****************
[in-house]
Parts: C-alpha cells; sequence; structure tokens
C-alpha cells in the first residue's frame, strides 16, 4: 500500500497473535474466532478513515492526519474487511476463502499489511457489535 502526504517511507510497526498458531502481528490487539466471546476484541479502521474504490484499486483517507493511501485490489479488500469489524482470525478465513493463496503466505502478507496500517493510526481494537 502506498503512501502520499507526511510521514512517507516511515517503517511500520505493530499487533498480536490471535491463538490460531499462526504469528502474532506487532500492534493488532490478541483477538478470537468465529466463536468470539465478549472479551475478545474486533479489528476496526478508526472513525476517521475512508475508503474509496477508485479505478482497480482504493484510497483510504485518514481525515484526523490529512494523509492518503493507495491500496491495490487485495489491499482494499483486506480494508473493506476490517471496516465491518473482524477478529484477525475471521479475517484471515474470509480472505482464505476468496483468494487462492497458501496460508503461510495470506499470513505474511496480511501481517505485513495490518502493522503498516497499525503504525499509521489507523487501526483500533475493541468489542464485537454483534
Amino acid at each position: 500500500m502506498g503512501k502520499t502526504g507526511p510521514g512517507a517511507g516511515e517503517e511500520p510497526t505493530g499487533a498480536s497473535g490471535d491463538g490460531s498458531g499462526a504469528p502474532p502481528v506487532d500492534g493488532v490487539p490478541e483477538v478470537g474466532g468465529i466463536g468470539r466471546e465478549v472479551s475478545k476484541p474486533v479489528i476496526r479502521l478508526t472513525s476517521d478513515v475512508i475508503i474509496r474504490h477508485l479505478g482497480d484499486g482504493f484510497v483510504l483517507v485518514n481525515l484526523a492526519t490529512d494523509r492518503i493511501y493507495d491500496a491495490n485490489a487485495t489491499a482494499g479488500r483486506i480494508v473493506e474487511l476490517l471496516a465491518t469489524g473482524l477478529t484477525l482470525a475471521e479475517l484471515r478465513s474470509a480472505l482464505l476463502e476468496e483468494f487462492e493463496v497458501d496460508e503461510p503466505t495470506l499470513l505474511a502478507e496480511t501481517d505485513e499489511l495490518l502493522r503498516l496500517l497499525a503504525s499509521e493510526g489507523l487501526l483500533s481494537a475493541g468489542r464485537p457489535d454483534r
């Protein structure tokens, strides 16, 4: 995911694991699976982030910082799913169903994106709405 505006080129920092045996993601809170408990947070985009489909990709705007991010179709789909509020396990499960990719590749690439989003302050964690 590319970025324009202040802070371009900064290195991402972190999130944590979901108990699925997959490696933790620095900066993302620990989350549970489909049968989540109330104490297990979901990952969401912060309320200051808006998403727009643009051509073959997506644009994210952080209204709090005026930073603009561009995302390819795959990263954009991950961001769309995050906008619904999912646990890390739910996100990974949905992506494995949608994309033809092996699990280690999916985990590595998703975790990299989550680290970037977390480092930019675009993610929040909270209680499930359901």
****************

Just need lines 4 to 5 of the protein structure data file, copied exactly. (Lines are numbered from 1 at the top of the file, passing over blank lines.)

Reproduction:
Amino acid at each position: 500500500m502506498g503512501k502520499t502526504g507526511p510521514g512517507a517511507g516511515e517503517e511500520p510497526t505493530g499487533a498480536s497473535g490471535d491463538g490460531s498458531g499462526a504469528p502474532p502481528v506487532d500492534g493488532v490487539p490478541e483477538v478470537g474466532g468465529i466463536g468470539r466471546e465478549v472479551s475478545k476484541p474486533v479489528i476496526r479502521l478508526t472513525s476517521d478513515v475512508i475508503i474509496r474504490h477508485l479505478g482497480d484499486g482504493f484510497v483510504l483517507v485518514n481525515l484526523a492526519t490529512d494523509r492518503i493511501y493507495d491500496a491495490n485490489a487485495t489491499a482494499g479488500r483486506i480494508v473493506e474487511l476490517l471496516a465491518t469489524g473482524l477478529t484477525l482470525a475471521e479475517l484471515r478465513s474470509a480472505l482464505l476463502e476468496e483468494f487462492e493463496v497458501d496460508e503461510p503466505t495470506l499470513l505474511a502478507e496480511t501481517d505485513e499489511l495490518l502493522r503498516l496500517l497499525a503504525s499509521e493510526g489507523l487501526l483500533s481494537a475493541g468489542r464485537p457489535d454483534r
């Protein structure tokens, strides 16, 4: 995911694991699976982030910082799913169903994106709405 505006080129920092045996993601809170408990947070985009489909990709705007991010179709789909509020396990499960990719590749690439989003302050964690 590319970025324009202040802070371009900064290195991402972190999130944590979901108990699925997959490696933790620095900066993302620990989350549970489909049968989540109330104490297990979901990952969401912060309320200051808006998403727009643009051509073959997506644009994210952080209204709090005026930073603009561009995302390819795959990263954009991950961001769309995050906008619904999912646990890390739910996100990974949905992506494995949608994309033809092996699990280690999916985990590595998703975790990299989550680290970037977390480092930019675009993610929040909270209680499930359901």